10 April 2015

Time- and date-valued data offer a wide range of headaches for real-world data processing applications. Silex 0.0.4 introduces a very simple class to represent a timestamp in UTC, along with a flexible mechanism for converting instances of this class to other timestamp representations for further processing.

Here’s a simple example of it in action:

import com.redhat.et.silex.util._

val utc = DateTimeUTC.fromSecondsSinceEpoch(1428690706)
// utc: com.redhat.et.silex.util.DateTimeUTC = DateTimeUTC(2015,4,10,18,31,46,0)

val fiveDaysAgo = DateTimeUTC.fromSecondsSinceEpoch(1428258706)
// fiveDaysAgo: com.redhat.et.silex.util.DateTimeUTC = DateTimeUTC(2015,4,5,18,31,46,0)

val db = fiveDaysAgo daysBetween utc
// db: Int = 5

val seconds = fiveDaysAgo.asSecondsSinceEpoch
// seconds: Int = 1428258706

val joda = fiveDaysAgo.as[org.joda.time.DateTime]
// joda: org.joda.time.DateTime = 2015-04-05T18:31:46.000Z

val roundtrip = DateTimeUTC.from(joda)
// roundtrip: com.redhat.et.silex.util.DateTimeUTC = DateTimeUTC(2015,4,5,18,31,46,0)

The idea is not that DateTimeUTC is a reasonable general-purpose representation for timestamps (it is absolutely not). Rather, it is intended to:

  • provide a straightforward intermediate format for time values that may be converted from one of several string formats to one of several richer date and time libraries,
  • contain enough information to reconstruct a clock time (with optional millisecond accuracy) in a variety of preferred, richer representations,
  • enable libraries that provide generic date processing without imposing a choice of a date and time library on client code, and
  • provide a simple mechanism for inspecting components of time values.

Implementing conversions

In order to meet these requirements, Silex provides two interfaces involving DateTimeUTC instances.

The first is the conversion interface, given by the as[T] method in DateTimeUTC and the from[T](T) method in the companion object. In order to extend these for arbitrary T, simply ensure that witness functions converting from T to DateTimeUTC (for from) and from DateTimeUTC to T (for as) are in scope. (Silex provides implementations of these for Joda-Time’s DateTime class.)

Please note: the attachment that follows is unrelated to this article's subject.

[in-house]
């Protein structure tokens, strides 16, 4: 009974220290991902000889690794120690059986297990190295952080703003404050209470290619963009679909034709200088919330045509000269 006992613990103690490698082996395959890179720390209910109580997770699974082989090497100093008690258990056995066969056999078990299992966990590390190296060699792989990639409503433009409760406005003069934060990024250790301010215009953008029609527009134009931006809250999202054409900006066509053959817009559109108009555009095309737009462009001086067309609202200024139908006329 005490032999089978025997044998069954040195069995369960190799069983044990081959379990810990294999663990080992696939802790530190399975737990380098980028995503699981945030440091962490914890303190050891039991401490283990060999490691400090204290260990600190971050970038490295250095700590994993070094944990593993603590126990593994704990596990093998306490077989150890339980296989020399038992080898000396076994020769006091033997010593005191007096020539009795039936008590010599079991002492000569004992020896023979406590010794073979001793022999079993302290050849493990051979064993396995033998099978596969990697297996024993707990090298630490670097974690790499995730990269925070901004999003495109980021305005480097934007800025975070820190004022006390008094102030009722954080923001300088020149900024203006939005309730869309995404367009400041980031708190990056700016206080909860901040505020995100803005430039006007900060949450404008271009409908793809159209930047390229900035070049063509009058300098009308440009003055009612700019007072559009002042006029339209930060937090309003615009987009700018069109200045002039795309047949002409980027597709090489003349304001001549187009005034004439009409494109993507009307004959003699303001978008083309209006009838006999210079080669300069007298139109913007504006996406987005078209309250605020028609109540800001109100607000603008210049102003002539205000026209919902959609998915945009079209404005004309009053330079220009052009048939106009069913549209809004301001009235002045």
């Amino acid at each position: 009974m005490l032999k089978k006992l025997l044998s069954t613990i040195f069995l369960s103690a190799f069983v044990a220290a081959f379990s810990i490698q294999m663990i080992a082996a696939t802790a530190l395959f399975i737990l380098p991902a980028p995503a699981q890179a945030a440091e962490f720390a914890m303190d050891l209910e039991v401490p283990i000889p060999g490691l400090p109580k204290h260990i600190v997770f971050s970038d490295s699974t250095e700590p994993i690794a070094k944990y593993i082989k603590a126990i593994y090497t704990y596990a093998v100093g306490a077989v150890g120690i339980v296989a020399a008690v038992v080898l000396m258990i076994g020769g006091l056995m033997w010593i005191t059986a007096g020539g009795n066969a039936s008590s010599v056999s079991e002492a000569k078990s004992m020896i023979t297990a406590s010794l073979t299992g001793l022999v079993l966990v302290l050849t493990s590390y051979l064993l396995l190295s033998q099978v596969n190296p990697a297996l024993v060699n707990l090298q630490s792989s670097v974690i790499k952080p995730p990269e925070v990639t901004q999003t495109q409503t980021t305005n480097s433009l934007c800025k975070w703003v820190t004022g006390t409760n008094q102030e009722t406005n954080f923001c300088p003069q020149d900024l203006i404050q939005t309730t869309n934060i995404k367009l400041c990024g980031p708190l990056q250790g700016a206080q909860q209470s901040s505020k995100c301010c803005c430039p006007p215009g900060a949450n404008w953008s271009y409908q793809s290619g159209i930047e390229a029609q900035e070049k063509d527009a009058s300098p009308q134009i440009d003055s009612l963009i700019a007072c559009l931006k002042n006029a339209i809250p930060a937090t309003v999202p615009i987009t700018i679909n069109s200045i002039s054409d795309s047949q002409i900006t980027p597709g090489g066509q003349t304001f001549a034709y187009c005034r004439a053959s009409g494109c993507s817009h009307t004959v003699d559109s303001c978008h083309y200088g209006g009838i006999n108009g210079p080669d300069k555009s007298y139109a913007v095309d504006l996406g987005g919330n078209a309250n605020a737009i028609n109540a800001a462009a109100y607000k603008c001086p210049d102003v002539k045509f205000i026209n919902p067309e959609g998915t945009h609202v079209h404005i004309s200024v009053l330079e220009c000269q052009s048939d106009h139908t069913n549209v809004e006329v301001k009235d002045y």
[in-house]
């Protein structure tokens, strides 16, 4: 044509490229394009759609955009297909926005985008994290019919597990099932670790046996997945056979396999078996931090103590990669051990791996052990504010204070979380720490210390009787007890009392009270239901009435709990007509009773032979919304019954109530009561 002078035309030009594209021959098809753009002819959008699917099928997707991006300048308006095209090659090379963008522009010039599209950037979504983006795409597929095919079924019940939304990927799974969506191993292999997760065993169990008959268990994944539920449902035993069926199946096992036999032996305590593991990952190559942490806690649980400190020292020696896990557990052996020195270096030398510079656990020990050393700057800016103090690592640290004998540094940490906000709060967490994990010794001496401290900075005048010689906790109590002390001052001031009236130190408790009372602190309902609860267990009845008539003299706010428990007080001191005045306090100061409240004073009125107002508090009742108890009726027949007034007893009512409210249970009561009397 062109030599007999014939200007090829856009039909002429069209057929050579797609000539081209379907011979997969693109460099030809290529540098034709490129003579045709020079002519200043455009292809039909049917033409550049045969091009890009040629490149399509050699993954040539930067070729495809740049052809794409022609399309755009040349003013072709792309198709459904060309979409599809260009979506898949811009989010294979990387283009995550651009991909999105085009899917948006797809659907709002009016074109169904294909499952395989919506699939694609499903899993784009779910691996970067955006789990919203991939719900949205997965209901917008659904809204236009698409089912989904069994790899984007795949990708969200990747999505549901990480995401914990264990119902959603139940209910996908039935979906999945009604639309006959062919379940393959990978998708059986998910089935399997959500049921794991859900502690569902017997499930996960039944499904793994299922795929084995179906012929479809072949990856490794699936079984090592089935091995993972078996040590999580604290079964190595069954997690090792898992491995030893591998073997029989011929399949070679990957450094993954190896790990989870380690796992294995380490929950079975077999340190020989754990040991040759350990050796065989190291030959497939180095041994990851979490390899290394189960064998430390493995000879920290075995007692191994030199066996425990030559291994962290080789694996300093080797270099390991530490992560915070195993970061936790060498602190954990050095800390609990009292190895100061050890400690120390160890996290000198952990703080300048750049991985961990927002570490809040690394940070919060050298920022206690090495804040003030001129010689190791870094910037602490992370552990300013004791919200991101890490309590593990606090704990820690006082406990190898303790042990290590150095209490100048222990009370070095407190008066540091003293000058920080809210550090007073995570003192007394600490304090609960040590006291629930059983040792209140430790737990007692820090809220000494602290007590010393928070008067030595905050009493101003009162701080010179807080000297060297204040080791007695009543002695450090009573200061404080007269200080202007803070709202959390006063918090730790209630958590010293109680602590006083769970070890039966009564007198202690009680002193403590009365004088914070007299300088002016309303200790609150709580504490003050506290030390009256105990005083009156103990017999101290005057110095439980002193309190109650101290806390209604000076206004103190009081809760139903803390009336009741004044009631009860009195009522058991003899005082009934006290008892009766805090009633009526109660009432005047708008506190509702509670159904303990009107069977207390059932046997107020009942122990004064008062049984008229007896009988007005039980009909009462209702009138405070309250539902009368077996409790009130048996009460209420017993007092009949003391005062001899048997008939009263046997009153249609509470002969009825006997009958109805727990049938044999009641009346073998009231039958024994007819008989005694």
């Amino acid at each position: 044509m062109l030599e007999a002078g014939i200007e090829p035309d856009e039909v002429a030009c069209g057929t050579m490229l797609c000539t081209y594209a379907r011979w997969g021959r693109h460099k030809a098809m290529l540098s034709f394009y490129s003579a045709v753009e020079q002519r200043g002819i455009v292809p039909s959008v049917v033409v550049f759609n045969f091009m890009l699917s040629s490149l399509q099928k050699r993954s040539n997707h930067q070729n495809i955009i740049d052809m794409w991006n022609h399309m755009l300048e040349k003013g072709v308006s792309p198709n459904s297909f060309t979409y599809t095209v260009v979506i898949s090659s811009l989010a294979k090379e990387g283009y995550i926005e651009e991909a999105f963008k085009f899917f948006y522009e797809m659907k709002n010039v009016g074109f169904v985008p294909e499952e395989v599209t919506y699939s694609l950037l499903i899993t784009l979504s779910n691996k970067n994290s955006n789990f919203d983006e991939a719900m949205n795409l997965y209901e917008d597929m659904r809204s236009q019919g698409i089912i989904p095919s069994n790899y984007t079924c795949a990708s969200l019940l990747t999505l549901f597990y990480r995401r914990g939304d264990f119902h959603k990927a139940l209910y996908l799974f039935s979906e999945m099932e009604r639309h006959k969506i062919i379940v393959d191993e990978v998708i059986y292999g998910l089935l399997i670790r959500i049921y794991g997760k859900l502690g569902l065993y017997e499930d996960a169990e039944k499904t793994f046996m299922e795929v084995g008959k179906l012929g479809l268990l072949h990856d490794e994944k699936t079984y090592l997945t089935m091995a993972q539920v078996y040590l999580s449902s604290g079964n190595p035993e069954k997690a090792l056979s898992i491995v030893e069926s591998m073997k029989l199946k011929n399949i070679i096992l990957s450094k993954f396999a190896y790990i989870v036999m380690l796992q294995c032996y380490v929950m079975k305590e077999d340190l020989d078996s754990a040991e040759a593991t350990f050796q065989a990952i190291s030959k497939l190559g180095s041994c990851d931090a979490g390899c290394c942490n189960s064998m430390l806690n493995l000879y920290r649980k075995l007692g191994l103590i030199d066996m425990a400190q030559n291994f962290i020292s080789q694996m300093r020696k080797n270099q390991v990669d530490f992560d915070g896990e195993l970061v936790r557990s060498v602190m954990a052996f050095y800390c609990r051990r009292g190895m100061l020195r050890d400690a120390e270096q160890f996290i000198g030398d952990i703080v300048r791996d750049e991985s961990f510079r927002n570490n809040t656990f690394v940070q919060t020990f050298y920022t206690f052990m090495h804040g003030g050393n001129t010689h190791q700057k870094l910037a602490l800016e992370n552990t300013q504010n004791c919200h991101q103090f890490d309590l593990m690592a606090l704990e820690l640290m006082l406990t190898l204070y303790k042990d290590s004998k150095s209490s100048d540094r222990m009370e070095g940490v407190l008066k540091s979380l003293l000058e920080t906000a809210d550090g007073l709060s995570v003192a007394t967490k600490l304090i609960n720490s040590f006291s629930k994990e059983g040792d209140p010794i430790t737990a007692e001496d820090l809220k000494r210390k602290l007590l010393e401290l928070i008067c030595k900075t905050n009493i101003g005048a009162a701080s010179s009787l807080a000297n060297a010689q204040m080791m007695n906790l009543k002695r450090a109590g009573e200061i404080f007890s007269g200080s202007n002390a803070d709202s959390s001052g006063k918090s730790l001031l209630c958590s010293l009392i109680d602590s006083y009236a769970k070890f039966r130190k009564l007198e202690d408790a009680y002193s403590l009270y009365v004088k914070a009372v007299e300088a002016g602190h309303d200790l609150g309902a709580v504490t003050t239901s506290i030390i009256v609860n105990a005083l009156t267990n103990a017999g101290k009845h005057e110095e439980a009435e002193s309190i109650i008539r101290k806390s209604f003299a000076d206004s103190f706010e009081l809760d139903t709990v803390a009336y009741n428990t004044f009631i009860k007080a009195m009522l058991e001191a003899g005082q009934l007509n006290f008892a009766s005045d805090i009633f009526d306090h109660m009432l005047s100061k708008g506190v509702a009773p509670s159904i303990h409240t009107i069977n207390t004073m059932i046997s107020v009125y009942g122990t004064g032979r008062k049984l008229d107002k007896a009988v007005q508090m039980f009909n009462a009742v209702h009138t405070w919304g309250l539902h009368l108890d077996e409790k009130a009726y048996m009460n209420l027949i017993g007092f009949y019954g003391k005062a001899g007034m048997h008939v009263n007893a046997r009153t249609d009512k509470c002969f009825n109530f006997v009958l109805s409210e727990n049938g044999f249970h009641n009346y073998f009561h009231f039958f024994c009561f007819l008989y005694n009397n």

The second interface is the TimeLens trait, which lets applications define conversions from a particular string-based time format to a DateTimeUTC instance and back. (This is not exactly a “lens” in the functional programming sense, since it doesn’t extract or modify individual components of the time, but it provides the round-trip functionality of a lens.) Silex currently includes one TimeLens (to convert to and from timestamps in the format used by Amazon Web Services billing data); we’ve reproduced it below as an example:

  * A function object to convert to and from times in the AWS billing format.
  * These are UTC, in the form <code>YYYY-MM-DD HH:MM:SS</code>.  By converting to the 
  * [[DateTimeUTC]] format, you can manipulate individual components or convert to 
  * another format for further processing.
object AWSTimeLens extends com.redhat.et.silex.util.TimeLens {
  import RegexImplicits._
  def apply(date: String) = date match {
    case r"(\d\d\d\d)$year-(\d\d)$month-(\d\d)$day (\d\d)$hour:(\d\d)$minute:(\d\d)$second" => 
      DateTimeUTC(year.toInt, month.toInt, day.toInt, hour.toInt, minute.toInt, second.toInt)
  def apply(d: DateTimeUTC) = 
    "%04d-%02d-%02d %02d:%02d:%02d".format(d.year, d.month, d.day, d.hour, d.minute, d.second)

(If you develop a useful TimeLens, please contribute it as a pull request!)

Most data processing code will only need declare a custom TimeLens and convert string timestamps to seconds since the UNIX epoch. However, since Silex lets users declare arbitrary round-trip conversions between string formats and DateTimeUTC instances and between DateTimeUTC instances and objects in any alternative date and time representation, it is possible to write more sophisticated time-processing code concisely and generically.